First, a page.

Germany in 2015

Risks and Opportunities

But will they still be shaking hands in 2015?
  • Why it matters

    Why it matters

    Germany is Europe’s largest economy and has huge influence on its neighbours and trade partners.

  • Facts


    • Germany’s economy grew by 1.5 percent in 2014.
    • Relations with Russia are a major point of concern among German businesses.
    • Elections in Great Britain, Spain and Greece could raise political tensions in Europe in 2015.
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The prevailing conditions for the German economy at the turn of the year read like a dream come true: a competitive export industry, sound public finances, a high level of employment, rising actual income, a supportive fiscal and monetary policy, good financing conditions, a banking system that has been largely cleaned up, sinking commodity prices, overall stable prices, a moderately depreciating currency, and a respectively expanding economy.

But despite all that, the forecasts by the research institutes and bank economists for economic growth in 2015 is only about 1.5 percent. This roughly corresponds to growth in the closing year.

One thing is already clear: The number one growth-driver in 2015 will be consumer spending. Employment rates will probably once again reach record levels and at the same time a strong rise in actual earnings is to be expected.

The introduction of the minimum wage will also have an effect. It could be accompanied by a slight rise in the number of unemployed. In addition, with oil prices being almost cut in half, households’ disposable income will increase.

All of this would indicate that the spending mood of the Germans will once again become stronger.

However, increased consumer spending could also result in foreign trade having a negative contribution to economic growth in 2015. Even if exports once again are approaching record levels, there will be an even greater increase in imports.

Also, because of the German government’s political goal of achieving a balanced budget, stimulation through government spending will more likely be reduced than increased.

The major cause of uncertainty is the Ukraine crisis.

The great unknowns are the business investments – many observers see in them the Achilles’ heel of the German economy.

How strongly they will increase is largely dependent on the confidence of companies in a positive development of the domestic market, the euro zone and the important global sales markets.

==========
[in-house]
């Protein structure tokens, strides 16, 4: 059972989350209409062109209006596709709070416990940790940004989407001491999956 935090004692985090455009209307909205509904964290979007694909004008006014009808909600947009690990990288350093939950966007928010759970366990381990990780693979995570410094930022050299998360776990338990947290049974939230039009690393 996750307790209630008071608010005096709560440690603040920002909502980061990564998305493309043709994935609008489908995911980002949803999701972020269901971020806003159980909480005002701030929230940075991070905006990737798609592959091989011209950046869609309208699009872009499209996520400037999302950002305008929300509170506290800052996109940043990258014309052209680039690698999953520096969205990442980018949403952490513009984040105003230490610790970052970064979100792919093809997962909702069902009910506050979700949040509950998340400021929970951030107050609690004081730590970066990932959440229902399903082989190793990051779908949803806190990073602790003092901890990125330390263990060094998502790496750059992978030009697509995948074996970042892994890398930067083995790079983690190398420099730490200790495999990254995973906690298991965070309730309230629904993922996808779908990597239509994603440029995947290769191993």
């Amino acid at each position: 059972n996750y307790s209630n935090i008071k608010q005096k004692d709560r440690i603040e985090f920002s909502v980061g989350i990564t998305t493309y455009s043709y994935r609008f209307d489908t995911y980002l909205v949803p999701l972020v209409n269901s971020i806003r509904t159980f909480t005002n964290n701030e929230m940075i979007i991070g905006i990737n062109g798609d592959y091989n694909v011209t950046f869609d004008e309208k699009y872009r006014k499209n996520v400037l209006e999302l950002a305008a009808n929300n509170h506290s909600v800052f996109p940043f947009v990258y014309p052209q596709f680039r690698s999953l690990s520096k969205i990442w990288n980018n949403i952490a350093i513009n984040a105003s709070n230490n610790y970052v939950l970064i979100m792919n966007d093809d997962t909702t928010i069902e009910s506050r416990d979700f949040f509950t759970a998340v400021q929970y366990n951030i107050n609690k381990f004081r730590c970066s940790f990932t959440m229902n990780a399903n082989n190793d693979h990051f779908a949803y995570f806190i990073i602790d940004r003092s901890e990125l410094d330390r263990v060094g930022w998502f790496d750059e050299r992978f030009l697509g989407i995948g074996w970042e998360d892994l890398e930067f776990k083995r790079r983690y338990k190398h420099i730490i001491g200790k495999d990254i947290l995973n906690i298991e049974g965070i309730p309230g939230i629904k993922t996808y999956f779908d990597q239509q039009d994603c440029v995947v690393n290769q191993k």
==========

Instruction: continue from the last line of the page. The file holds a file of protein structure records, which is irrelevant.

Financing conditions do not present a problem. German companies are swimming in capital resources, and interest rates could hardly fall any lower.

Nevertheless, German business is concerned about political and economic risks. The major cause of uncertainty is the Ukraine crisis.

Although the fighting has calmed, Russia is in danger of economic collapse because of the deterioration of oil prices and economic sanctions. Much could happen as a result of the enormous strain from the financial markets – a new escalation in Ukraine to draw attention away from economic problems or even a destabilization of the Putin government.

One way or the other, German companies involved in Russia are in danger, which is sorely affecting some industries. Other countries are also being hit by the fall in oil prices, which will hurt export business.

But on a global scale, the positive effects of cheap oil outweigh the negative.

However, despite the good conditions, things could take a completely different turn.

This is especially true of the euro zone, which still remains by far the most important market for German exporters. The boost provided by the slide in oil prices and the simultaneous weakening of the euro come at just the right time to bolster the former ailing countries of Spain, Portugal, Ireland and Greece, and provide the governments in Italy and France the breathing space needed for reform.

At best, this boost will give the people assurance and companies the confidence to invest again. Then the upswing could gather steam in the course of 2015. Worst case scenario is that there will only be a one-time stimulus and its effect will subside in the second half of the year.

However, despite the good conditions, things could take a completely different turn. New elections in Greece could set a course toward withdrawing from the euro. Elections in Spain and Great Britain could intensify the political tension in the European Union. And should the European Central Bank actually start purchasing government bonds on a major scale, disputes could again erupt with Germany’s central bank, the Bundesbank, and the German government.

All of that together has the potential of causing turmoil in the financial markets and triggering a comeback of the euro debt crisis.

But the bottom line is that the opportunities outweigh the risks. If there is no escalation of political risks, the German economy could most certainly prove to be a positive surprise in the new year. But in order to reach two percent growth, we would need another unusually mild winter.

Diverging Global Economies-01


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